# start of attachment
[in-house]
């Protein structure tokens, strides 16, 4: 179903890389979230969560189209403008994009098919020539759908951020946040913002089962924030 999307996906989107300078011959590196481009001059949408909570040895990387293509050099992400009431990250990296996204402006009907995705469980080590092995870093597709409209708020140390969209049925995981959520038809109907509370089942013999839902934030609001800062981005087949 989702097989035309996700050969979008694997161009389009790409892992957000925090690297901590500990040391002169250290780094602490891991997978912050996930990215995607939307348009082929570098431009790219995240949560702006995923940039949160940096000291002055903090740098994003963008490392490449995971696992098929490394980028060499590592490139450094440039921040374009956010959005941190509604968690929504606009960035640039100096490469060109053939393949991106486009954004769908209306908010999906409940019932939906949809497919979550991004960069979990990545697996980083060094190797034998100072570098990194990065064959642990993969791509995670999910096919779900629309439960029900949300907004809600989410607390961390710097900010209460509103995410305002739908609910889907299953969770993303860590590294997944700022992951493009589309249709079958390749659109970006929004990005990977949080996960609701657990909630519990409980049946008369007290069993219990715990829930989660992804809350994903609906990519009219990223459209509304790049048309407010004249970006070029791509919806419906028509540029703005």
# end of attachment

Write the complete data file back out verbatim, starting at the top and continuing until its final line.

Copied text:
[in-house]
């Protein structure tokens, strides 16, 4: 179903890389979230969560189209403008994009098919020539759908951020946040913002089962924030 999307996906989107300078011959590196481009001059949408909570040895990387293509050099992400009431990250990296996204402006009907995705469980080590092995870093597709409209708020140390969209049925995981959520038809109907509370089942013999839902934030609001800062981005087949 989702097989035309996700050969979008694997161009389009790409892992957000925090690297901590500990040391002169250290780094602490891991997978912050996930990215995607939307348009082929570098431009790219995240949560702006995923940039949160940096000291002055903090740098994003963008490392490449995971696992098929490394980028060499590592490139450094440039921040374009956010959005941190509604968690929504606009960035640039100096490469060109053939393949991106486009954004769908209306908010999906409940019932939906949809497919979550991004960069979990990545697996980083060094190797034998100072570098990194990065064959642990993969791509995670999910096919779900629309439960029900949300907004809600989410607390961390710097900010209460509103995410305002739908609910889907299953969770993303860590590294997944700022992951493009589309249709079958390749659109970006929004990005990977949080996960609701657990909630519990409980049946008369007290069993219990715990829930989660992804809350994903609906990519009219990223459209509304790049048309407010004249970006070029791509919806419906028509540029703005």